The arrival of Covid-19 to the UK in early 2020 led to rapid and far-reaching changes in the way we live our lives. ‘Lockdown’ led to school closures and working from home became the norm for many workers. And while most shops and businesses closed, ‘key’ workers and services experienced unprecedented pressures.
For the last two years, WISERD has adapted its research programme to address the challenges posed by the arrival of the Covid-19 pandemic. This re-orientation has entailed two main
strategies. Firstly, where relevant, we have drawn on those existing research findings that can be used to inform the likely impacts of the pandemic. Secondly, we have repurposed ongoing and planned research projects to address the consequences of the pandemic on key activities and sectors.
Our report, ‘Covid-19: policy responses and social consequences’, provides a brief overview of WISERD’s research across a range of areas, including on education, work and labour markets, health and wellbeing, and welfare. Not surprisingly given that WISERD hosts the ESRC Civil Society Centre, we also examine the current impact of the pandemic on civil society, as well as exploring how civil society might help shape a brighter post-pandemic future. While the ESRC funding supports most of the research reported, we also include findings from projects funded by the European Commission, the British Academy, the Welsh Government, the Leverhulme Trust, Carnegie UK Trust, Institute of Welsh Affairs, and Sêr Cymru.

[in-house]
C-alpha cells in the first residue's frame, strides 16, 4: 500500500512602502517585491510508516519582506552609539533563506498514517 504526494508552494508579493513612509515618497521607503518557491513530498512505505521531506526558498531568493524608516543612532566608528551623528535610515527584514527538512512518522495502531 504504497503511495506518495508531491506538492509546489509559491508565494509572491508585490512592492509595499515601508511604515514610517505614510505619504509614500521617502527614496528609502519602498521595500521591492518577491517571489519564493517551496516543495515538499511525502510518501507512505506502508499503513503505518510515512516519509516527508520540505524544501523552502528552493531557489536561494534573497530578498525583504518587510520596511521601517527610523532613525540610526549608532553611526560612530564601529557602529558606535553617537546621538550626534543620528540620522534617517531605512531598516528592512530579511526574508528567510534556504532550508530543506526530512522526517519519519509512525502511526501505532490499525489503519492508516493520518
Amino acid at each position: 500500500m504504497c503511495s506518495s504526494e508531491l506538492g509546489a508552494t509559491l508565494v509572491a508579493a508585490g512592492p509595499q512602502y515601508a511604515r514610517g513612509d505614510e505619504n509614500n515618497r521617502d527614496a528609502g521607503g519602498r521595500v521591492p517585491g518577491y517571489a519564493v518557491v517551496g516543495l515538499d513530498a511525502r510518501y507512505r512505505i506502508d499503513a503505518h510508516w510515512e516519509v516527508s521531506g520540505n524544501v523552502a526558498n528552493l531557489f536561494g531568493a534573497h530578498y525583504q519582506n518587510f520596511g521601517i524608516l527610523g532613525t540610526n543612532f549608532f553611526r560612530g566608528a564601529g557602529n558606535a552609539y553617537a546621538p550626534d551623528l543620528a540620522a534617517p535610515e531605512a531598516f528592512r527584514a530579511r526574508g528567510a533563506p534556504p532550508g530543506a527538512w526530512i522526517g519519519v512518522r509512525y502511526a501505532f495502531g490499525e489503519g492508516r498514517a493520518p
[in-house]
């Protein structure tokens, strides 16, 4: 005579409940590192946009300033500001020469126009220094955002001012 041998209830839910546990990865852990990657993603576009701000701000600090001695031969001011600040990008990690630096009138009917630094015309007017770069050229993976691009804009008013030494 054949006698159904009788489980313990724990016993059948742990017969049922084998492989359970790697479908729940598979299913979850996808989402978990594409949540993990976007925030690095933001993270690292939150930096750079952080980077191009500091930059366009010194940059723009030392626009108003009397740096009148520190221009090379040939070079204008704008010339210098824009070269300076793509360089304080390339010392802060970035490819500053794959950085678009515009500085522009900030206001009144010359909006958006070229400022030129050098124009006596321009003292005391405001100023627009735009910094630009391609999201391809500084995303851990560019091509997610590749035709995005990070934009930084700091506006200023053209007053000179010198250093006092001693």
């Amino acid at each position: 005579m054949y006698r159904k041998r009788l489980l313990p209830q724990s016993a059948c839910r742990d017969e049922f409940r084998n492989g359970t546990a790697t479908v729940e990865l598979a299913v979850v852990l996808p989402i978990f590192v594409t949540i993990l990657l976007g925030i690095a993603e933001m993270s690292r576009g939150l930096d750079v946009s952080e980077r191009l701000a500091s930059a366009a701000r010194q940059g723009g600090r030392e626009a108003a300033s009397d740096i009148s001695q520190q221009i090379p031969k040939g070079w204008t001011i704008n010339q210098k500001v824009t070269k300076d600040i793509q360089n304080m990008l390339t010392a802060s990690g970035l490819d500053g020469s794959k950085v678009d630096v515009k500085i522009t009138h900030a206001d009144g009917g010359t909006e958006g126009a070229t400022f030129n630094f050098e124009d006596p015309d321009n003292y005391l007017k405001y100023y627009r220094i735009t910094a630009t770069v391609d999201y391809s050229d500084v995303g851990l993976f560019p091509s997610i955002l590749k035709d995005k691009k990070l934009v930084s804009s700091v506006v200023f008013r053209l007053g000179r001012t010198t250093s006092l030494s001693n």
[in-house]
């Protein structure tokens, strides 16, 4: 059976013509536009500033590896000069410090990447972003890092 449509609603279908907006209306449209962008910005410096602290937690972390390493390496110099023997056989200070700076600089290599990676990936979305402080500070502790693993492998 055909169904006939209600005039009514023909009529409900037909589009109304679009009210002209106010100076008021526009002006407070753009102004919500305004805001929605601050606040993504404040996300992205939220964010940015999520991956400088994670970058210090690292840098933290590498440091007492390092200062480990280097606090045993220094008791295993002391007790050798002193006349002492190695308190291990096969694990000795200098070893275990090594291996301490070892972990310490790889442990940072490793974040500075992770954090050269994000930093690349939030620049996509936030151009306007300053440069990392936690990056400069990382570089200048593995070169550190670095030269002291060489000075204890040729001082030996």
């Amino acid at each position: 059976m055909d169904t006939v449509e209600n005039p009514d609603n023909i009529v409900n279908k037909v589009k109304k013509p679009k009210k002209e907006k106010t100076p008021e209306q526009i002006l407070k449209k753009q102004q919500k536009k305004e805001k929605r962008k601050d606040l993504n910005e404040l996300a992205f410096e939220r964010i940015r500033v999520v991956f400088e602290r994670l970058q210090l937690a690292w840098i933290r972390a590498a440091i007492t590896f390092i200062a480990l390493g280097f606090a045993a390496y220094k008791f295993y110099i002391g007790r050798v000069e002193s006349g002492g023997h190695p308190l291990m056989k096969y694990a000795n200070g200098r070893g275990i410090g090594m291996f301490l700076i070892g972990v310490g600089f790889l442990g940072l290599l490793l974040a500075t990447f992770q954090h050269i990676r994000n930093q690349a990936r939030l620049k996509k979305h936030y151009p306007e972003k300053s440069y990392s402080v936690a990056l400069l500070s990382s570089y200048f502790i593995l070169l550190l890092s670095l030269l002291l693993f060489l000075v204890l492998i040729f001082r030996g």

As always, our research draws from across a range of disciplines and methodologies. The projects discussed in the report are informed by economic, sociological, geographical, and
social policy perspectives. Methodologically, in addition to the extensive secondary analysis of administrative data, the complex use of geographic modelling and longitudinal surveys, we
have undertaken policy analysis and smaller scale qualitative projects with community groups. To maximise the usefulness of our research for informing current challenges and future possibilities, we have engaged in ongoing dialogue throughout the pandemic with a wide range of policymakers, professionals and civil society stakeholders.
Because of the need to disseminate findings quickly, many of the sources cited are infographic materials, reports and blog posts, as peer-reviewed articles take a long time to be published. We also report on research which is currently underway, and for which Covid-relevant findings will be available in the future.